Health Pregnancy, Healthy Baby: testing the added benefits of pregnancy ultrasound scan for child development in a randomised control trial.
Richter L., Slemming W., Norris SA., Stein A., Poston L., Pasupathy D.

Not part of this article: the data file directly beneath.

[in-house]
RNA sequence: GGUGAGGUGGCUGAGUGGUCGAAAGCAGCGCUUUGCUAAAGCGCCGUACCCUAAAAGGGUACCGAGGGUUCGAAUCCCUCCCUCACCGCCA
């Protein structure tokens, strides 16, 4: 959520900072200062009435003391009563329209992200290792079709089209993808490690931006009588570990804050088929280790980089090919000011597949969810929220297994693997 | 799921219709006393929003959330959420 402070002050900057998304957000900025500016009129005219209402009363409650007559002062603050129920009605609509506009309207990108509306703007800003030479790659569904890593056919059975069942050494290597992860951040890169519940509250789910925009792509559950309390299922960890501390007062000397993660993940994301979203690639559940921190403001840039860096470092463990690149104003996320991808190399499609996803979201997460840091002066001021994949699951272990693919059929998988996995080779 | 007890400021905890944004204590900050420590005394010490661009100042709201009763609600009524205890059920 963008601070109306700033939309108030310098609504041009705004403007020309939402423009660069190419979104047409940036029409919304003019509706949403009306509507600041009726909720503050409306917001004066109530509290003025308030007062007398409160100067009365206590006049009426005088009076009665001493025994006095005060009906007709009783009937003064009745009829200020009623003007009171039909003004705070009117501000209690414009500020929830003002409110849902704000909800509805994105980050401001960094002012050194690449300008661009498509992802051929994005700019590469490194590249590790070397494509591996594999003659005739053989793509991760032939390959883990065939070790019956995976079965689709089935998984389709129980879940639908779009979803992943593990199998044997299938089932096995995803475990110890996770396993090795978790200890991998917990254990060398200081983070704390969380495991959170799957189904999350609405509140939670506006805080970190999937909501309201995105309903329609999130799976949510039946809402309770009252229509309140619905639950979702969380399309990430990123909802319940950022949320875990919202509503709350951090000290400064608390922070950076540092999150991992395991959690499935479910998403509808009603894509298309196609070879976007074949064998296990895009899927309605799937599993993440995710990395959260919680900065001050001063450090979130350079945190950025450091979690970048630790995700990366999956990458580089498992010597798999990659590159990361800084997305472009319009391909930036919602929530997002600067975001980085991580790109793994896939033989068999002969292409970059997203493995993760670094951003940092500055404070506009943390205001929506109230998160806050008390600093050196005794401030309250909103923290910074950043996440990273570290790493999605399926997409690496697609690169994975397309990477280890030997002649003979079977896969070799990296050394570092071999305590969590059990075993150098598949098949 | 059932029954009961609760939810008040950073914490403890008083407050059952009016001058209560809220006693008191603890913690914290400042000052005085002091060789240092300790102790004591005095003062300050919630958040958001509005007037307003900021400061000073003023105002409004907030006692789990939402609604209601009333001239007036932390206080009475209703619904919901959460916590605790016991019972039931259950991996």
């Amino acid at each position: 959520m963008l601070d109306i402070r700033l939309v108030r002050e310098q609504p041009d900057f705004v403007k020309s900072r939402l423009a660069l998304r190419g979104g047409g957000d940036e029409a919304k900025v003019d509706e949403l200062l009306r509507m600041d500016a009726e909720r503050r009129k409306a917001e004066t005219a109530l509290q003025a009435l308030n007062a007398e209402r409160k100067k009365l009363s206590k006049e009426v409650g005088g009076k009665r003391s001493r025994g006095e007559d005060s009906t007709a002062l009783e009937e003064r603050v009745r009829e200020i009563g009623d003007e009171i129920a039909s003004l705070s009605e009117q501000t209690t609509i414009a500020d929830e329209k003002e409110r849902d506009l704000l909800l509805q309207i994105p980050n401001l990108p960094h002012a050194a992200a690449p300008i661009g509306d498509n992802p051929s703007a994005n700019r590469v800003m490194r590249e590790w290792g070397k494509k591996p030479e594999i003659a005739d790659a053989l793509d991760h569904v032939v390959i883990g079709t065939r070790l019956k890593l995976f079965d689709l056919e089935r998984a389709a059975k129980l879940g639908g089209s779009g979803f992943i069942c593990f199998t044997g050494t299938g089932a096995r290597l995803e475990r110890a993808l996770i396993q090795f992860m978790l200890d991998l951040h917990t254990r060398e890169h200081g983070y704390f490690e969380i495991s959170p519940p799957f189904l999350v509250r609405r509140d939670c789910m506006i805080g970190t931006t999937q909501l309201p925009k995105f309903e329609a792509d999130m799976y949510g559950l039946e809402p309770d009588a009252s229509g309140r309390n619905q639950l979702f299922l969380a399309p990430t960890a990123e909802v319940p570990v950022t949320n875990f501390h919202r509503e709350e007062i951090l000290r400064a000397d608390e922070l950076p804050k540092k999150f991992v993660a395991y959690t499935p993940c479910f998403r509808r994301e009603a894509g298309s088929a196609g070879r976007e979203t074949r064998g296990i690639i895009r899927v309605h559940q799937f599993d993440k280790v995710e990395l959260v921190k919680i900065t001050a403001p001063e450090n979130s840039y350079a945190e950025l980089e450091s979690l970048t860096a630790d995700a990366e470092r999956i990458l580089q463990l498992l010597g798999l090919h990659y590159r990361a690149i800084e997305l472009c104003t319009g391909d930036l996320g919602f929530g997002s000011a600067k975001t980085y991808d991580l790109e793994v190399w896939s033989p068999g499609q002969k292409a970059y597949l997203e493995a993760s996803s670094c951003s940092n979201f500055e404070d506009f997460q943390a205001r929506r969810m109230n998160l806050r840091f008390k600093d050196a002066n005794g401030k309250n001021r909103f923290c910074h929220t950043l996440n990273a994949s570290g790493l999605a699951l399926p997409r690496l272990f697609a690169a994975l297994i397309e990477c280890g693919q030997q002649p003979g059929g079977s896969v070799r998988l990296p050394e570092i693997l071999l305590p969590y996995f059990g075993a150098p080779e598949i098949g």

BACKGROUND: The 2016 World Health Organization Antenatal Guidelines and the 2015 South African Maternal and Child Health Guidelines recommend one early antenatal ultrasound scan to establish gestational age and to detect multiple pregnancies and fetal abnormalities. Prior research indicates that ultrasound scan can also increase parental-fetal attachment. We aim to establish whether, compared to routine care, messages to promote parental attachment and healthy child development, conducted during one or two pregnancy ultrasound scans, improve early child development and growth, exclusive breastfeeding, parental-child interactions and prenatal and postnatal clinic attendance. METHODS: The effect of messages to sensitise mothers and fathers to fetal development will be tested in a three-armed randomised trial with 100 mothers and their partners from Soweto, Johannesburg in each arm. The primary outcome is child development at 6 months postnatally. Secondary outcomes include infant feeding, parental attachment and interaction, parental mental health and infant growth, assessed at 6 weeks and 6 months. Parents in Arm 1 receive a fetal ultrasound scan < 25 weeks during routine antenatal care at tertiary hospitals, and a second standard ultrasound scan at the research site within 2 weeks. Arm 2 participants receive the routine antenatal ultrasound scan and an additional ultrasound scan < 25 weeks at the research site, together with messages to promote parental attachment and healthy child development. Arm 3 participants receive the routine ultrasound scan and two additional ultrasound scans at the research site, < 25 weeks and < 36 weeks, together with messages to promote parental attachment and healthy child development. DISCUSSION: Evidence from high-income countries suggests that first-time prospective mothers and fathers enjoy seeing their fetus during ultrasound scan and that it is an emotional experience. A number of studies have found that ultrasound scan increases maternal attachment during pregnancy, a predictor of positive parent-infant interactions which, in turn, promotes healthy infant development. It is generally agreed that studies are needed which follow up parental-child behaviour and healthy child development postnatally, include fathers and examine the construct in a wider diversity of settings, especially in low and middle-income countries. Testing the added benefits of pregnancy ultrasound scan for child development is a gap that the proposed trial in South Africa seeks to address. TRIAL REGISTRATION: Pan African Clinical Trials Registry, PACTR201808107241133. Registered on 15 August 2018.